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February 15, 2022

How Fuel Prices Affect Truckers

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Fuel Prices

  • Low Fuel Prices

Surprisingly, fuel prices significantly impact the trucking industry and the rest of our economy. Fuel prices and oil prices dropping can result in thousands of workers being laid off, left looking for a new trucking job. When such a large portion of Americans stop working, fewer people buy products. Even something as crucial as fuel can reduce in sales. During this time, the demand is lessened to the point where there's less freight to move. Those who haul fuel and oil could have trucks sitting without movement for long periods of time, for weeks on end. Truckers can be significantly affected by this, having reduced hours or even losing their jobs altogether.

  • High Fuel Prices

High fuel prices can have dangerously similar effects. While the circumstances are different, the result can often be the same. Truck drivers who transport fuel and oil will generally be earning decent amounts, as well as spending plenty. Making decent money is all well and good, but the kicker in these situations is that the price of manufacturing and raw materials often will rise as a result. As these prices increase, the cost of transporting these goods becomes more expensive. 

The only way to stay profitable during these times is to ensure that each driver's fuel costs less than the profit earned by delivering the load itself.

When there's a shortage of truck drivers, this adds an additional constraint. Big companies that don't have enough drivers to operate trucks have a massive impact on the charged rates. 

How to Effectively Manage Fuel Efficiency

Gas mileage can surprisingly vary greatly! This is good news for trucking companies and truck driver’s who have their CDL. When done right, we can look past the pricing of fuel, manage the amount of waste occurring, and influence the effectiveness of the fuel we buy.

Avoid Biofuel

While biofuel might seem like a good idea in theory, unfortunately, these fuels can be more expensive than petroleum diesel fuel. Biodiesel blends come in a variety of different concentrations, but even the most common mix, B20 will have 1% to 2% less energy per gallon than petroleum diesel. It's best to avoid biofuel in general due to this higher price for lower fuel mileage.

Check Your Tire Pressure

The bottom line is this; under-inflated tires cost you money. According to the U.S. Department of Energy, You lose 0.1% of your gas mileage for every 1 psi missing from your car's set of four tires. Additionally, every psi you lose also results in your tires wearing 10% faster; all that money spent on new tires could have gone towards the ever-increasing fuel expense! On average, simply having your tire pressure at the proper levels can improve your gas mileage by 3.3%.

Driving Poorly

Most truck drivers know their truck has a "sweet spot." When it comes to driving well, you'll want to avoid going too fast or even too slow. One of the worst culprits known for destroying good gas mileage is the driver who speeds to their destination. When you surpass your truck's sweet spot on the speedometer, the engine will begin to prioritize speed over fuel efficiency. Fuel consumption increases, resulting in additional stops to refuel and reduced profit from wasted fuel.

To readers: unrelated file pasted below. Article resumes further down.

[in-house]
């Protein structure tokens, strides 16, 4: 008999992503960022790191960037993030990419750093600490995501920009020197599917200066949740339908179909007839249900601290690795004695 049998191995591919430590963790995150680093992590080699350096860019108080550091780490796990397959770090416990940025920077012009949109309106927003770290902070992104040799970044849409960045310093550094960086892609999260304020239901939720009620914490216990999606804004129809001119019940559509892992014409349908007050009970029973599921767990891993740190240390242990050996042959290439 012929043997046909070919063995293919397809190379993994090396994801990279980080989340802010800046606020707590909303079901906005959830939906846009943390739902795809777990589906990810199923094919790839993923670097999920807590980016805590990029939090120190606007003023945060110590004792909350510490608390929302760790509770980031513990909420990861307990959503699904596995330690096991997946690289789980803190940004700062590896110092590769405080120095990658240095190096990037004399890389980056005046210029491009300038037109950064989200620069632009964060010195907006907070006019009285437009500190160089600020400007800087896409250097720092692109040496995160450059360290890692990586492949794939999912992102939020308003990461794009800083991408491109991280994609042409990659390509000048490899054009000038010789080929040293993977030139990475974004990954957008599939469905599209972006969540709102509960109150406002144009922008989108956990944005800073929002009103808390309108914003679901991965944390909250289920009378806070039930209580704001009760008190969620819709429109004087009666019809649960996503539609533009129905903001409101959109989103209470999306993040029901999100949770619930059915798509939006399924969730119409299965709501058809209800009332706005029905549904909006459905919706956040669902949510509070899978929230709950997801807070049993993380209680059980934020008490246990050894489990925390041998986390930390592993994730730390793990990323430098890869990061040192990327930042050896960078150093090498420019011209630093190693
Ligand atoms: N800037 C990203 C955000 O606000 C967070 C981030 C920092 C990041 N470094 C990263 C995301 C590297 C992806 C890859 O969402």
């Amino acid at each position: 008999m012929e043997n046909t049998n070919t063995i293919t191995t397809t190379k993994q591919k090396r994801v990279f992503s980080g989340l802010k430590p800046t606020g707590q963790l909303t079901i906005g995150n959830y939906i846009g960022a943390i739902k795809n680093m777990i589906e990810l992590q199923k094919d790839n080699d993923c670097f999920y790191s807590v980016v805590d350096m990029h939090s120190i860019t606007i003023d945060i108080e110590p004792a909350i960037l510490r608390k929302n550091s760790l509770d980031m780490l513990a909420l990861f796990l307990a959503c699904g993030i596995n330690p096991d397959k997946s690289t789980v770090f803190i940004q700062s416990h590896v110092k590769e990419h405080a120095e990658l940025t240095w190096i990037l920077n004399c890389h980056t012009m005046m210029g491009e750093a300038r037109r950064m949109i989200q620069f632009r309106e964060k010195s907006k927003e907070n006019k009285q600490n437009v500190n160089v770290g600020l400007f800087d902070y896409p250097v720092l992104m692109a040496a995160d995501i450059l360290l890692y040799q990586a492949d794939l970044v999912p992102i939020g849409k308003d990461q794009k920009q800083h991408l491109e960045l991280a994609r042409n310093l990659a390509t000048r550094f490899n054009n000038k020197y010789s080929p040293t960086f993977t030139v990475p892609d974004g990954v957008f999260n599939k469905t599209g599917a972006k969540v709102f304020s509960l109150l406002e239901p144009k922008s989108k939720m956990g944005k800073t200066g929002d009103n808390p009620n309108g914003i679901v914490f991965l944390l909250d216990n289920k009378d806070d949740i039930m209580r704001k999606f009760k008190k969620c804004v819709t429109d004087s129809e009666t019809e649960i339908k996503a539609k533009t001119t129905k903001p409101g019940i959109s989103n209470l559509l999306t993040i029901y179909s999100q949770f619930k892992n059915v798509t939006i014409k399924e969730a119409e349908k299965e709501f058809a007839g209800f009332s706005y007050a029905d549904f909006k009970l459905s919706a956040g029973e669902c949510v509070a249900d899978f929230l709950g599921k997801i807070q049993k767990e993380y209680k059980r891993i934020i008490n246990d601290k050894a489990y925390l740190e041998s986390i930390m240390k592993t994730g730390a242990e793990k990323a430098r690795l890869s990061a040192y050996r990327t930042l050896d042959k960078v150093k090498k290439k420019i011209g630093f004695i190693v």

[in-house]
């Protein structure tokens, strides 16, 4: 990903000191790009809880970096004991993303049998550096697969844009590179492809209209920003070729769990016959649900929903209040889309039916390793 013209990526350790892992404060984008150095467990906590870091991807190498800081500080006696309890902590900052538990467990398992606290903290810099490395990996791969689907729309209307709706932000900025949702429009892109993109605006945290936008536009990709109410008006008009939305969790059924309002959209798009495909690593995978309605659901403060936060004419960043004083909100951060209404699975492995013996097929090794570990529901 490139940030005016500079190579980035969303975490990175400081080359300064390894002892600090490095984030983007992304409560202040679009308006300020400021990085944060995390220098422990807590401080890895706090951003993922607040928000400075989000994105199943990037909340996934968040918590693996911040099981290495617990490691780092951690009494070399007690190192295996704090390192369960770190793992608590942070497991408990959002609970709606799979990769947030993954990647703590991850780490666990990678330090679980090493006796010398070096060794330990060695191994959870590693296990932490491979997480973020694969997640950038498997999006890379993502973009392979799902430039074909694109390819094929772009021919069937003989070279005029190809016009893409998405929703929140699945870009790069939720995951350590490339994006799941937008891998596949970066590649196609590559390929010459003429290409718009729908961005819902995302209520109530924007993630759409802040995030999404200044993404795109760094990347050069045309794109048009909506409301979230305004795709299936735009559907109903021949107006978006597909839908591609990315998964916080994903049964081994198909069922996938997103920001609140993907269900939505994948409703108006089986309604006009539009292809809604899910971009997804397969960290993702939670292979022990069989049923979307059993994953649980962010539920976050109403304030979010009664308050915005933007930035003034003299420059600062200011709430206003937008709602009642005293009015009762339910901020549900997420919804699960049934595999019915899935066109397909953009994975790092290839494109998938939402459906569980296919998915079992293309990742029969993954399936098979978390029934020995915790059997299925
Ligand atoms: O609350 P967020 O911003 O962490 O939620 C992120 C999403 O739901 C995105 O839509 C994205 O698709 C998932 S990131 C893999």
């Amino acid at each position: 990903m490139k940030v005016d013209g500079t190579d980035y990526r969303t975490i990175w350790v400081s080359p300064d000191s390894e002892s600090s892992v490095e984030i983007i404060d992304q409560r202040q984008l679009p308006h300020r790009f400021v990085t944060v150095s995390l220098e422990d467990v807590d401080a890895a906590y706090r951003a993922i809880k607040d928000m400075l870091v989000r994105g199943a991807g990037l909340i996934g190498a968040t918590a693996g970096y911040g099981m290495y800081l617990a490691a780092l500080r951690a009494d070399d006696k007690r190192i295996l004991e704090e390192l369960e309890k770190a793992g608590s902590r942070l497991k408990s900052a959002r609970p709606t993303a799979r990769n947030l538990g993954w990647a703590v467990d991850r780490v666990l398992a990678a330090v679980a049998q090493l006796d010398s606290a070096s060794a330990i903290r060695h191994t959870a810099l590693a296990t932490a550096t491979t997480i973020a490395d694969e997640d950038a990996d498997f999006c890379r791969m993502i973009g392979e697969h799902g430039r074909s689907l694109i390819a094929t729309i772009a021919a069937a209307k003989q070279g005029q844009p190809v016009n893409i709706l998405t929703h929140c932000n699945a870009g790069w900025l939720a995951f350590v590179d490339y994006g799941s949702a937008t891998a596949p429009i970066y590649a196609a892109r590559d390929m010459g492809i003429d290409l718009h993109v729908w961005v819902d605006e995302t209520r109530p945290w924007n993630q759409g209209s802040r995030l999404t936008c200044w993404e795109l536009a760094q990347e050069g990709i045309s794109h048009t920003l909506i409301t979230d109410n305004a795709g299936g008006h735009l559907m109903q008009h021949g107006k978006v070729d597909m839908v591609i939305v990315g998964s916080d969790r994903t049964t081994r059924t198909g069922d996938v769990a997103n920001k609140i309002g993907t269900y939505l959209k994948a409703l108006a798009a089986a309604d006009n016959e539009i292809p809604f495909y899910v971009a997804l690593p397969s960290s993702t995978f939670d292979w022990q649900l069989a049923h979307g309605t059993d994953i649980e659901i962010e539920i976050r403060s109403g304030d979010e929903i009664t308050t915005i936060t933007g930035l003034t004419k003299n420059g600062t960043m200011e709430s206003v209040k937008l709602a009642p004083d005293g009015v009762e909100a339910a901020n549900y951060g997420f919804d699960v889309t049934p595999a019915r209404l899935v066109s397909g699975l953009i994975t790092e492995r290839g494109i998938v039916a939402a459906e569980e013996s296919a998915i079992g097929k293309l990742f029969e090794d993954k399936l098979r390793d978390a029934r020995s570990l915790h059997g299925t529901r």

Idle Time

It's no secret that idling in any vehicle wastes fuel. Trucks, however, tend to require about a gallon of fuel per hour when running idle. As gas prices reach the $4 mark, idling for even just 3 hours per day wastes upwards of $336 a month!

Truck drivers may idle for long periods to keep air conditioning or heat on in the truck's cab or just to warm up the engine itself. Being mindful of when you idle and even keeping a detailed log of when you idled and what the reason was can show you where these idling sessions can be cut short.

Perform Regular Maintenance

Truck driver safety is never a bad idea. Part of maintaining a safe vehicle includes regular maintenance which can aid your fuel efficiency by helping you determine the reason for a fluctuation in fuel efficiency. Use preventative maintenance skills by checking your current miles per gallon every time you fuel up. Never use a higher-viscosity oil than you need, check frequently for low oil, dirty filters, or any leaks in the air compressor.

Slow Down

Gravity can be a killer when it comes to fuel efficiency. Slowing down in general on mountains and small hills will reduce the force your truck needs to fight against gravity. Accelerating quickly might save you a few seconds on your commute, but it will create wear and tear on the engine, tires, and driveline - all of which will raise your fuel cost. Breaking hard and fast will also convert your precious fuel into essentially useless energy. Fuel is then burned quickly when you attempt to regain speed.

Shift Wisely

Always check your RPMs and shift only when indicated. Some drivers use the engine's sound to indicate the proper time to shift; however, this can lead to lost fuel efficiency. RPMs will give you the most accurate timing allowing you to shift wisely and only when necessary.

Sadly, there is no way for the trucking industry to influence the price of fuel and oil directly, but we can use our advantages to manage how these changes in fuel prices affect us long term.

Thank you for reading this article. If you are interested in working for a trucking company with your best interest at heart ABL Trucking is the place for you. We do our best to give you time with your family and happiness in your workspace. To apply for a job you can call us at (385) 722-7331 or contact us online.